André went up the Hudson River on the British sloop-of-war Vulture on Wednesday, 20 September 1780 to visit Arnold. The presence of the warship was discovered by two American privates, John Peterson and Moses Sherwood, the following morning on 21 September. From their position at Teller's Point, they began to assail the Vulture and a longboat associated with it with rifle and musket fire. Pausing to secure more aid, Peterson and Sherwood headed to Fort Lafayette at Verplanck's Point to request cannons and ammunition from their commander, Colonel James Livingston. While they were gone, a small boat furnished by Arnold was steered to the Vulture by Joshua Hett Smith. At the oars were two brothers, tenants of Smith's who reluctantly rowed the boat 6 miles (10 km) on the river to the sloop. Despite Arnold's assurances, the two oarsmen sensed that something was wrong. None of these men knew Arnold's purpose or suspected his treason; all were told that the purpose was to do good for the American cause. Only Smith was told anything specific, and that was the lie that it was to secure vital intelligence for the American cause. The brothers finally agreed to row after threats by Arnold to arrest them. They picked up André and placed him on shore. The others left and Arnold came to André on horseback, leading an extra horse for André's use.

The two men conferred in the woods below Stony Point on the river's west bank until nearly dawn, after which André accompanied Arnold several miles to the Joshua Hett Smith House (Treason House) in West Haverstraw, New York, owned by Thomas Smith and occupied by his brother Joshua. On the morning of 22 September, the two Americans, Peterson and Sherwood, launched a two-hour cannonade on the Vulture, which sustained many hits and was forced to retire downriver. Their repulsion of the British sloop effectively stranded André on shore.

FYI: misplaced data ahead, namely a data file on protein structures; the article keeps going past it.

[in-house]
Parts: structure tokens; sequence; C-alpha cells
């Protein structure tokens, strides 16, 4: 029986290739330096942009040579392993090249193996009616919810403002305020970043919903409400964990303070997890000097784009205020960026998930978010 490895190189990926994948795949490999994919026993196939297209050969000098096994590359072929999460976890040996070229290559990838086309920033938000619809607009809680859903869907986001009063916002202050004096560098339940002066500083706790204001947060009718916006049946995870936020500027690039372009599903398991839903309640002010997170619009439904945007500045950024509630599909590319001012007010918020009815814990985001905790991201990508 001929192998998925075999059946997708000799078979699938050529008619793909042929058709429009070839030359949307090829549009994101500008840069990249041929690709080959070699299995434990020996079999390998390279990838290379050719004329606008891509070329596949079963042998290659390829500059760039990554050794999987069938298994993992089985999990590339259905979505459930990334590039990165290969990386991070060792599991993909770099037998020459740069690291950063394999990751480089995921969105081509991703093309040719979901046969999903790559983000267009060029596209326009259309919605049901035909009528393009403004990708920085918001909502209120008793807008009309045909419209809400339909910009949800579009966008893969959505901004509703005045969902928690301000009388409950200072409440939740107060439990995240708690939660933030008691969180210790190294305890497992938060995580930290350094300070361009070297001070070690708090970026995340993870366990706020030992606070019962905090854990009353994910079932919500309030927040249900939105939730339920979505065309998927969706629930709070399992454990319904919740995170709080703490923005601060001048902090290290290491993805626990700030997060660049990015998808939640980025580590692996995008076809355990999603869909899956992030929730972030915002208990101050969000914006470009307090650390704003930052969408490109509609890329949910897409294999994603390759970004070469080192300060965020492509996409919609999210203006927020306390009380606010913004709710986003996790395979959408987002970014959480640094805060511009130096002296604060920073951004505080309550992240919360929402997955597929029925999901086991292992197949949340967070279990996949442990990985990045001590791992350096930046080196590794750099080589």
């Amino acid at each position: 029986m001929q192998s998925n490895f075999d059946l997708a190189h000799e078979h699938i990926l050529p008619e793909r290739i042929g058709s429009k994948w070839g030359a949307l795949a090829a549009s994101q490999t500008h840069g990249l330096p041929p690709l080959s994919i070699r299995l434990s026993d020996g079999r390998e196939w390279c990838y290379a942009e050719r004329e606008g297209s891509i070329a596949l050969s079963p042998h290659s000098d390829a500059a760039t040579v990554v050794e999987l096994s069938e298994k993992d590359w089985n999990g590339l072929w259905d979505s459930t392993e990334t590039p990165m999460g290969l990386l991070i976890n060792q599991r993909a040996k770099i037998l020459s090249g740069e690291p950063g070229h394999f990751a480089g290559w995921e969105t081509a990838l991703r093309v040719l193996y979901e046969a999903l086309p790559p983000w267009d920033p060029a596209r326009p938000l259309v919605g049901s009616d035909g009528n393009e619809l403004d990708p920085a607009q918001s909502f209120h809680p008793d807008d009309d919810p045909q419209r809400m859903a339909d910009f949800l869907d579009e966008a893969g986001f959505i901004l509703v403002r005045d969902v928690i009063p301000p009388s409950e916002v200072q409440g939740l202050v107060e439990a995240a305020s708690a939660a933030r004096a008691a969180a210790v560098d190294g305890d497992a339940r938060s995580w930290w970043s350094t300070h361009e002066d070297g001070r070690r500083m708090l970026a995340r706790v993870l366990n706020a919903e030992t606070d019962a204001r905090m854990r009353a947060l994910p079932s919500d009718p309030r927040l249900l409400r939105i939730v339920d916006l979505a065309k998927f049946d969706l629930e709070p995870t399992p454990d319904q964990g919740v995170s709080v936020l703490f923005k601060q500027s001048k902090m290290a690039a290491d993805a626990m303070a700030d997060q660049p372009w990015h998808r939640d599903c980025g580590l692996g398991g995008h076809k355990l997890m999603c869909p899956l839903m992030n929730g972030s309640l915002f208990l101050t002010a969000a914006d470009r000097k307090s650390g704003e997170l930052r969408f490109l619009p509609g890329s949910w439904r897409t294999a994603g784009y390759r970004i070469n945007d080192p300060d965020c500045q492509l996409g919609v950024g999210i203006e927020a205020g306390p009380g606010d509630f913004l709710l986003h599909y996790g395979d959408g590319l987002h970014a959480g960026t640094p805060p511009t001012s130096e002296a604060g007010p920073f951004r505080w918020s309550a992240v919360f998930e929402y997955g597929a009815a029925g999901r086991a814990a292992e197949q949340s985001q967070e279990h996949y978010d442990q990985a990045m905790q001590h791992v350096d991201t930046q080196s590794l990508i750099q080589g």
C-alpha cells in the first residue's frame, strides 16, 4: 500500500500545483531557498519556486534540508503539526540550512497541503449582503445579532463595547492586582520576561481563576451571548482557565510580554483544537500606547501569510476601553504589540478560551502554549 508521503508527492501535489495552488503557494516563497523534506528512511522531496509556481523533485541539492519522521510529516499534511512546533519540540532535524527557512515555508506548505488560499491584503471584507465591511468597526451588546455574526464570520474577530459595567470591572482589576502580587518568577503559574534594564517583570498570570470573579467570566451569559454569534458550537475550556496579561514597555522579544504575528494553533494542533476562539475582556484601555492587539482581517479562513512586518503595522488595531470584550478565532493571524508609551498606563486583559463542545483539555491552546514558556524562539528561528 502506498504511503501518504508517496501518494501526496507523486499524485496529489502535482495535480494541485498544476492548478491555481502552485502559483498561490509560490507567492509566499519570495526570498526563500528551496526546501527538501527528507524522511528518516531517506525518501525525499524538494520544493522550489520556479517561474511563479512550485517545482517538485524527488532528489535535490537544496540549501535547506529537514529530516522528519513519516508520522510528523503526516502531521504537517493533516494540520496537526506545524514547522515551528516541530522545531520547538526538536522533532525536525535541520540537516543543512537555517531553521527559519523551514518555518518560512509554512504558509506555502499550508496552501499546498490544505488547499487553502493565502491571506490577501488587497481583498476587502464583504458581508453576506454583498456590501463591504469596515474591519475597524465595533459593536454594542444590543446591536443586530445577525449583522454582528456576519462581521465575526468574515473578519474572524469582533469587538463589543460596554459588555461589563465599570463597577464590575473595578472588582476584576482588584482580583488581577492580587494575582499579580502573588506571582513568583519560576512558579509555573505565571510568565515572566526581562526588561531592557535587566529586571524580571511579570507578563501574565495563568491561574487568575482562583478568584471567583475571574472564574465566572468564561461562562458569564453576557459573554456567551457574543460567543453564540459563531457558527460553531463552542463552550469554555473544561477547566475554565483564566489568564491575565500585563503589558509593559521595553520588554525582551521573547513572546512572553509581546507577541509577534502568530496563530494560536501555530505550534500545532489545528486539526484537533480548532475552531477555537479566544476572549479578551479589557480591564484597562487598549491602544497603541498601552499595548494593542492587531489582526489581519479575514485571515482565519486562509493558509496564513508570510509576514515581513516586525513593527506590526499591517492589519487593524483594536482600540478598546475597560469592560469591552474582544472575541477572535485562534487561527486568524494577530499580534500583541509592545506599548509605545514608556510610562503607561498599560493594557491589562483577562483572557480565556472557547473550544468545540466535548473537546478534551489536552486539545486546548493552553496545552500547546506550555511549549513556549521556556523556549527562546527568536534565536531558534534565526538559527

To aid André's escape through U.S. lines, Arnold provided him with civilian clothes and a passport which allowed him to travel under the name John Anderson. He bore six papers hidden in his stocking, written in Arnold's hand, that showed the British how to take the fort. Joshua Hett Smith, who was accompanying him, left him just before he was captured.

André rode on in safety until 9 a.m. on 23 September, when he came near Tarrytown, New York, where armed militiamen John Paulding, Isaac Van Wart and David Williams stopped him.

André thought that they were Tories because one was wearing a Hessian soldier's overcoat. "Gentlemen," he said, "I hope you belong to our party." "What party?" asked one of the men. "The lower party", replied André, meaning the British. "We do" was the answer. André then told them that he was a British officer who must not be detained, when, to his surprise, they said that they were Continentals and that he was their prisoner. He then told them that he was a US officer and showed them his passport, but the suspicions of his captors were now aroused. They searched him and found Arnold's papers in his stocking. Only Paulding could read and Arnold was not initially suspected. André offered them his horse and watch to let him go, but they declined. André testified at his trial that the men searched his boots for the purpose of robbing him. Paulding realized that he was a spy and took him to Continental Army headquarters in Sand's Hill (in today's Armonk, New York, a hamlet within North Castle situated on the Connecticut border of Westchester County).

The prisoner was at first detained at Wright's Mill in North Castle, before being taken back across the Hudson to the headquarters of the American army at Tappan, where he was held at a tavern today known as the '76 House. There he admitted his true identity.

At first, all went well for André since post commandant Lieutenant Colonel John Jameson decided to send him to Arnold, never suspecting that a high-ranking hero of the Revolution could be a turncoat. But Major Benjamin Tallmadge, head of Continental Army Intelligence, arrived and persuaded Jameson to bring the prisoner back. He offered intelligence showing that a high-ranking officer was planning to defect to the British but was unaware of who it was.